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Ukraine Zelenskyy
Ukrainian President Volodymyr Zelenskyy has urged the U.S. to approve more aid to his country. AP

Johnson Says There Will Be a Ukraine Aid Vote. The Details Are TBD.

At the center of Republicans’ ongoing negotiations is whether the funds will come in the form of a loan, as Donald Trump floated.

House Speaker Mike Johnson has confirmed to Republican members that Ukraine aid will be brought to the floor next week, but a mess of outstanding issues could easily cause it to fall apart.

Still undecided: whether or not to include humanitarian aid, if funding should come in the form of aid or a loan, if Israel and Ukraine should be brought together or divided and if any provisions should be added to court more of the party, like provisions around the U.S. southern border or action around liquefied natural gas exports.

“Just to be candid, Ukraine divides our party,” Republican Rep. Don Bacon said. “Israel is what divides the Democratic Party. So we’re trying to figure out, is it better to pass these individually or together. I’m not too sure which is the best way, but we want to do both.”

Johnson said Wednesday that leaders are “working on it as we speak.”

At the center of negotiations is whether or not military aid will come in the form of a loan, an idea former President Donald Trump has floated in recent months.

Of the $60 billion President Joe Biden requested for Ukraine — which passed the Senate in February — $48 billion would stay in the U.S. to manufacture weapons and artillery to be sent to Ukraine. But Republicans are calling for the additional $12 billion in direct assistance to be sent over as a loan. Sen. Lindsey Graham pitched a no-interest, waivable loan after meeting with President Volodymyr Zelenskyy last month.

So far, Democratic leadership has not been involved with negotiations with Johnson on Ukraine aid, according to House Democratic Caucus Chair Pete Aguilar.

Senate Majority Leader Chuck Schumer told NOTUS that “the easiest way” to get aid to Ukraine is for the House to pass the Senate supplemental. He wouldn’t respond to whether he’s open to a loan option if passed by the House. Johnson has repeatedly said he won’t bring the Senate bill to the floor.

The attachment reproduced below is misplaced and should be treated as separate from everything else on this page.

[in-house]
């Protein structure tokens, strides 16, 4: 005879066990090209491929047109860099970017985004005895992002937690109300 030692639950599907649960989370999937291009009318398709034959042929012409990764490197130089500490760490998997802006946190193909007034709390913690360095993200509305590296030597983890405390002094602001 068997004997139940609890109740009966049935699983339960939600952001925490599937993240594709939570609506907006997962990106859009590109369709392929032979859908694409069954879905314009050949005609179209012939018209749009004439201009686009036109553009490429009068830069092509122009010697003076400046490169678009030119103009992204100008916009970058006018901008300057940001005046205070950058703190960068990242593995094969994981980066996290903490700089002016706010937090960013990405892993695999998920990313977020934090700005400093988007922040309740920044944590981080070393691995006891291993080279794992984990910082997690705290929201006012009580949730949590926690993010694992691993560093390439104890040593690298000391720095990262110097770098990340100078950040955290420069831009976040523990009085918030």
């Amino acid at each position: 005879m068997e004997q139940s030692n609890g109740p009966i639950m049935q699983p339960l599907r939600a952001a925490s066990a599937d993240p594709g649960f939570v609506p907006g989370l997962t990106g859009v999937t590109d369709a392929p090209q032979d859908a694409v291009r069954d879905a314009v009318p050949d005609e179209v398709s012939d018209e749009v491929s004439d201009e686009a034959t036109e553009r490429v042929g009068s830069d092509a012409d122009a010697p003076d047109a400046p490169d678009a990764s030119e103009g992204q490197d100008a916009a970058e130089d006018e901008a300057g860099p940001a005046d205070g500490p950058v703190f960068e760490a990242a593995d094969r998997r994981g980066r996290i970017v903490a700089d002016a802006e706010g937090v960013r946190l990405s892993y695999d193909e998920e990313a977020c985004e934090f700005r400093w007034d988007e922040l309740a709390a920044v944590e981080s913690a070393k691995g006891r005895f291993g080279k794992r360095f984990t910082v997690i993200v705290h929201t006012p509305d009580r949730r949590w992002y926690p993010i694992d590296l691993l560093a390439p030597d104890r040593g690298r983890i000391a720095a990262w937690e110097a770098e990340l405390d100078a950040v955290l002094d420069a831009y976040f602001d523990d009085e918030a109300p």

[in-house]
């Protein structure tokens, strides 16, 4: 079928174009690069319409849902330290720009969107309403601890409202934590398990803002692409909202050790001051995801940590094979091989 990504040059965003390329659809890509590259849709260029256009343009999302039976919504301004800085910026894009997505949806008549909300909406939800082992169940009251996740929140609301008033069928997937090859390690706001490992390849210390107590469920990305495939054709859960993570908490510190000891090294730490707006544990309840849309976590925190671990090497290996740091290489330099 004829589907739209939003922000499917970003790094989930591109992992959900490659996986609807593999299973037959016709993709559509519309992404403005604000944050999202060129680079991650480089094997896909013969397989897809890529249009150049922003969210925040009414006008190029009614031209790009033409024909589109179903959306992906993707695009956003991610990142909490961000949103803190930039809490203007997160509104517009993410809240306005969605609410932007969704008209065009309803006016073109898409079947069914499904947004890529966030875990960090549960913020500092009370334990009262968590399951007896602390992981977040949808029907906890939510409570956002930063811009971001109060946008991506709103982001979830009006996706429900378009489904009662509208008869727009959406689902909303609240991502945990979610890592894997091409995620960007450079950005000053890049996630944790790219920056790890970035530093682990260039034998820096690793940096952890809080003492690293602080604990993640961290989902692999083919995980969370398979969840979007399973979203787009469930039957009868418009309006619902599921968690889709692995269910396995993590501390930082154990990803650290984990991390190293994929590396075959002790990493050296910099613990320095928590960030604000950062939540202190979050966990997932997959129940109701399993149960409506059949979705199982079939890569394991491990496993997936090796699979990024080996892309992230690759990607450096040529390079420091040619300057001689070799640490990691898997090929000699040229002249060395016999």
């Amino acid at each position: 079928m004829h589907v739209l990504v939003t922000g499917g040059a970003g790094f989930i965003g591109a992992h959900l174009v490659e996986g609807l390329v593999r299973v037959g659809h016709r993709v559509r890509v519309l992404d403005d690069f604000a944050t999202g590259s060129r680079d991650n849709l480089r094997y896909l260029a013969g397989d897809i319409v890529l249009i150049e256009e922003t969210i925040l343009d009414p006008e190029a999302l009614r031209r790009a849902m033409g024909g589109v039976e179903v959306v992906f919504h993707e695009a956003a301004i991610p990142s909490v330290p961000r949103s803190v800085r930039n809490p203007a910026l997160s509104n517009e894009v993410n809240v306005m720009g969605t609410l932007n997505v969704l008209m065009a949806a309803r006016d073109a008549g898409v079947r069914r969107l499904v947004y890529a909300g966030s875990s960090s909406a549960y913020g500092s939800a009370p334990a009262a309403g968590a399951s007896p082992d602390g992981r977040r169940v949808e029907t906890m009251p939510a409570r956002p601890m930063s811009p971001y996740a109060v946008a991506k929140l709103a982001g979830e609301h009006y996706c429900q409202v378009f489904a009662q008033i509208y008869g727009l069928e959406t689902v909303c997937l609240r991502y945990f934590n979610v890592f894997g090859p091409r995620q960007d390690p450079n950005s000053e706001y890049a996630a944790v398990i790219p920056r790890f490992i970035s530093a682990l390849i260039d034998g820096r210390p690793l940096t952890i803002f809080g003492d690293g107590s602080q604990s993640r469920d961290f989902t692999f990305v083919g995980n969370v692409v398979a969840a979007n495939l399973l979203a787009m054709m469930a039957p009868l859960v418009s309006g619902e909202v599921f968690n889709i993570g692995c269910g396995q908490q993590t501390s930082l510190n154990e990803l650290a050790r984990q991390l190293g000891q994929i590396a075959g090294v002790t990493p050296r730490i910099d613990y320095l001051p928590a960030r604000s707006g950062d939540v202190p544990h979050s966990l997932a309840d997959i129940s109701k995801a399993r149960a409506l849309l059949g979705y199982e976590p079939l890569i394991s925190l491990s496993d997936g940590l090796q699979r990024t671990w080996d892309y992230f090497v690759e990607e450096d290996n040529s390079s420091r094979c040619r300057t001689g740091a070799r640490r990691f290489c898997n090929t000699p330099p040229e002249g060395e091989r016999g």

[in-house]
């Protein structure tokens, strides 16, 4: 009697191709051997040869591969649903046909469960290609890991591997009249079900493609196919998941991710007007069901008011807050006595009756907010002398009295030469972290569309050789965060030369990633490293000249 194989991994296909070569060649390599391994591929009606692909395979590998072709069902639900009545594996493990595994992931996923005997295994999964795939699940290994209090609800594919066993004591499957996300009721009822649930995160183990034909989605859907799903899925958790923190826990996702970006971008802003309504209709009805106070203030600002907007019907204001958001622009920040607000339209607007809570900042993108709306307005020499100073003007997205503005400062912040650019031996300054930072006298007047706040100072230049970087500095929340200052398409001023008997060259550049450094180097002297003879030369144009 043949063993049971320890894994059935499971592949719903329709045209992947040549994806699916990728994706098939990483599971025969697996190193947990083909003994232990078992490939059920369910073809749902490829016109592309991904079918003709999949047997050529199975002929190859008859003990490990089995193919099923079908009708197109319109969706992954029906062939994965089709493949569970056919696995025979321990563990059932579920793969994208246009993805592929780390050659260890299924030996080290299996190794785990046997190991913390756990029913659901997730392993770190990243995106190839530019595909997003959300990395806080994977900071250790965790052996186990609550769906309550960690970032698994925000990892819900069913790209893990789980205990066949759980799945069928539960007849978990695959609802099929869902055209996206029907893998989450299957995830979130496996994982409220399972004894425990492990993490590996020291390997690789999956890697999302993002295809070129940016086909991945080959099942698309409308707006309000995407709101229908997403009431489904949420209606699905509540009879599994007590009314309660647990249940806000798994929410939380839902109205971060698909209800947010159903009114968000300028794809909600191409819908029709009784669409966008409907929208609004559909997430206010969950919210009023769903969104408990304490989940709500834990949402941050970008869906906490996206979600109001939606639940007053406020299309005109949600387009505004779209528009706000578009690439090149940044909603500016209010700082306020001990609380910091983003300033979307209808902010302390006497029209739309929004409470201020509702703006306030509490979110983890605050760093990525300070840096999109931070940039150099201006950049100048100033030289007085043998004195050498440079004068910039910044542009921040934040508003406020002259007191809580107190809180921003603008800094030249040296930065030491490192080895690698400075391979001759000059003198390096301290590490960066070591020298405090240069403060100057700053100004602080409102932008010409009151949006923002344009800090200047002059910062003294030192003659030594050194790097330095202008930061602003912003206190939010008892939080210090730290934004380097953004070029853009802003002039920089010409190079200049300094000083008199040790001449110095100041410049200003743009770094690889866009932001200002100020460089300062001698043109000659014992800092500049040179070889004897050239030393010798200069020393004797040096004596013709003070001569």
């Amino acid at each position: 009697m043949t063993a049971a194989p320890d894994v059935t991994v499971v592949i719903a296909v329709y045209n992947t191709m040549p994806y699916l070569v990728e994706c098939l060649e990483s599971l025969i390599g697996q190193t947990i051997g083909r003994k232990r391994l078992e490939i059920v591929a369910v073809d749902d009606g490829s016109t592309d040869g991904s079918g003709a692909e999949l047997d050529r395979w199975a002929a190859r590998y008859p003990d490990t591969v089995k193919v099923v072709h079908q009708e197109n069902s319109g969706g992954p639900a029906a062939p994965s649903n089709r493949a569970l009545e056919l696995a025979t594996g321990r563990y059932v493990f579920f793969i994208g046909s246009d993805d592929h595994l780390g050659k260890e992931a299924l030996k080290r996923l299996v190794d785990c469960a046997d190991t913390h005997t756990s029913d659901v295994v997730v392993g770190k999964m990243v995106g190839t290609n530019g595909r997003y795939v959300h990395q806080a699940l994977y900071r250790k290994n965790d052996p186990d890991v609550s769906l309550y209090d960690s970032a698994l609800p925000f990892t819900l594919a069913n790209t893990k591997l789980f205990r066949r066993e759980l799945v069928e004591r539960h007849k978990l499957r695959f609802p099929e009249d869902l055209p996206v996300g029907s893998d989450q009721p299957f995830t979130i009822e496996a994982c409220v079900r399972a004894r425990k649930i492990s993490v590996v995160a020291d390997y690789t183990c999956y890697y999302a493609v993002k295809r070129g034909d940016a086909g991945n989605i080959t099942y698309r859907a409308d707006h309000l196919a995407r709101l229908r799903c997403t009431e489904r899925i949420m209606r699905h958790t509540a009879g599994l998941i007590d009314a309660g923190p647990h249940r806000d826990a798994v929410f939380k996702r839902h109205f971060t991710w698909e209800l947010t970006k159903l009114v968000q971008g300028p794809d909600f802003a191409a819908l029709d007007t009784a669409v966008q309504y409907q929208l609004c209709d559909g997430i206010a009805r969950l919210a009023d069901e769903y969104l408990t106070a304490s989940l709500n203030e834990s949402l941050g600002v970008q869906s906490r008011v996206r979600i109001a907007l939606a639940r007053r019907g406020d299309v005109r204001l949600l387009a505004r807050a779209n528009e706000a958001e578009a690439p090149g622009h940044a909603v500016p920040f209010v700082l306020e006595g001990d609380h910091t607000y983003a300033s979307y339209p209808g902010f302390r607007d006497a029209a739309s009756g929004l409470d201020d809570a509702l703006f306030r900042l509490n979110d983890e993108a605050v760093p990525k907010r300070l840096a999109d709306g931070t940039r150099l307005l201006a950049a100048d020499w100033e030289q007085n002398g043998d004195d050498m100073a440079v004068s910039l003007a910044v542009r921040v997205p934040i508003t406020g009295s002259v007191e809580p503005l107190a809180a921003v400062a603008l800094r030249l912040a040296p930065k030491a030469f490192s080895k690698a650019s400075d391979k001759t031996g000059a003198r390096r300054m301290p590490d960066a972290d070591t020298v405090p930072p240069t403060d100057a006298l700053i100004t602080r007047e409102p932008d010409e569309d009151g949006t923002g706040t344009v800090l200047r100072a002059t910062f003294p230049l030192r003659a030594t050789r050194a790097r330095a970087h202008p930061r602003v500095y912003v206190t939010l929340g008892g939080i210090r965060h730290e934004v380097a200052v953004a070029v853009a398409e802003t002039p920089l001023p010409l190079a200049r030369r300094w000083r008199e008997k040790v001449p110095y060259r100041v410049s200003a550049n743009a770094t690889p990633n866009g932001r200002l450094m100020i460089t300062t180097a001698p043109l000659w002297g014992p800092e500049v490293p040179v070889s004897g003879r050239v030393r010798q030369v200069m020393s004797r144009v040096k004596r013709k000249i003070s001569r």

Several House Republicans confirmed to NOTUS that Johnson told them some aid would come in the form of a loan, though the bill text has not been finalized. Republican Rep. Andy Harris pointed to the European Union’s $53 billion three-year proposal for Ukraine, which was structured as a loan, as an example of what Congress should do.

“I think that the expectation should be that it’s paid back, and the bar set for it not being paid back be set fairly high,” Harris said.

Some Democrats have expressed a willingness to look at a loan option and see the odds that Ukraine would ever be required to pay off a loan as low.

“Frankly, the reason why a certain number of Republicans want to adopt this loan language is simply because Donald Trump came up with it, and it’s their never-ending quest to attempt to pacify their dear leader,” Democratic Rep. Brendan Boyle said. “But the bulk of the aid would still have to be direct aid, and even if it’s somehow labeled a loan, the idea we would ever get that money back is preposterous.”

The biggest question of all may be how Johnson will bring the bill to the floor. The best way to guarantee passage would be to bring the bill up under suspension and pass it using Democratic votes, but that would risk the ire of conservative members who are already frustrated with Johnson’s use of this tactic. Leaving Johnson’s office on Tuesday, Rep. Marjorie Taylor Greene said that she’s closely watching what Johnson does as she considers whether to force a vote on his ouster.


Katherine Swartz is a NOTUS reporter and an Allbritton Journalism Institute fellow.